Ham Shack

She who must be obeyed has granted me a position in the master bedroom in an alcove, primarily so that the blight that is my radio station will not offend the guests (and her sensibilities). She does allow two verticals to mar the landscape of our yard. So I’m fortunate to have such an understanding and tolerant spouse.

My rig is an Elecraft K3/10 purchased in late 2008. In late 2011 I added the KPA100 100 watt internal amplifier after working QRP DXCC. The K3 also has a built-in antenna tuner and an external antenna/data connection port. The roofing filters are 8-pole 250 Hz, 500 Hz, 1,000 Hz, and 2.8 kHz. I added the Elecraft P3 Panadapter at Christmas 2010. It is the subject of one of my blog entries. More recently, July 2012, I added the KRX3 second receiver. I love how this rig can be updated from a QRP rig to a full-blown contest rig.

My low band antenna is a Butternut HF2V 32 foot vertical for 80, 40, and 30 meters. I have a number of radials planted in the lawn but the antenna is in a side yard within about 8 feet of the house. So I know the pattern is not that good, but it works fine within the constraints of my home. I also have a Cushcraft MA6V 20 to 6 meter vertical mounted on top of a 20 foot mast against the back fence. It works very well. I use a Moxon 15 meter beam on a temporary basis around contests. I built it from plans in QST.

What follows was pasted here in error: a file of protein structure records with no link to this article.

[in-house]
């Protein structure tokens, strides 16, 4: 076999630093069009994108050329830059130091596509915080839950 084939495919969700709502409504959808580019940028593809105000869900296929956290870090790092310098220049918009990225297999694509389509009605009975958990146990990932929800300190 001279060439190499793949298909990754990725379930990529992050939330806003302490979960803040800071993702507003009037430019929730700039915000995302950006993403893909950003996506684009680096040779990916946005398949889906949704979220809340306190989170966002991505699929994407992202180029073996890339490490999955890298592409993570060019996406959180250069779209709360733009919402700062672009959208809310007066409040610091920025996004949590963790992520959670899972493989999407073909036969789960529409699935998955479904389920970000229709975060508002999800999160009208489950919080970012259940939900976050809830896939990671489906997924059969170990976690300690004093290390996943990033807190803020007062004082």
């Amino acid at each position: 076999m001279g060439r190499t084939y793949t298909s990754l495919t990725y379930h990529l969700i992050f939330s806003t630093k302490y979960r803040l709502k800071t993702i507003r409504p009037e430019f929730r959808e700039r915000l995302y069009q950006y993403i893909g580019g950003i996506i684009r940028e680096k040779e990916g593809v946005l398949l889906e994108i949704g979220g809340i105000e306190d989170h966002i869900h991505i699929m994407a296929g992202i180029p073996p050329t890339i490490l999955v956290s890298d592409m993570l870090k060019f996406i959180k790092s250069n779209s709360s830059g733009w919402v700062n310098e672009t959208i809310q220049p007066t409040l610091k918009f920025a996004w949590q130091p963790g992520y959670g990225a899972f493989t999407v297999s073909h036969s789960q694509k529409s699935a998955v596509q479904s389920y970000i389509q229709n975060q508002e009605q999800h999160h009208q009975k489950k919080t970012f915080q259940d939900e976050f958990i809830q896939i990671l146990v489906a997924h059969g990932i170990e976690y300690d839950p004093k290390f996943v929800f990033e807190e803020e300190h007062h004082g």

I use a Begali Graciella key, which is way better than my CW skills. My logging software is N1MM. I added a Winkeyer in February 2011. Since earning QRP DXCC and the CQ DX Award with QRP endorsement, I generally operate at 100 watts. I now have  DXCC and CQ DX Awards at 200 countries, all CW. Just recently I started to work with RTTY. I’m really enjoying getting back to this mode — last on in the early 1980’s as KB8CE using a Teletype Model 19, homebrew demodulator with CRT, with a World Radio Labs Galaxy 5. It’s clearly a new world in this mode! Now I’m using MMTTY and 2 Tone within N1MM logger — great set up for contests.

I’ve posted an updated video tour of my station and a video overview of my Moxon beam. Click on the images above to view them.

If you’re a ham radio operator, I hope to work you someday soon. If I have worked you, thanks for your patience with my low power signal, including QRP for some contests. Thanks also for digging my signal out of the QRN and QRM.

73 + 55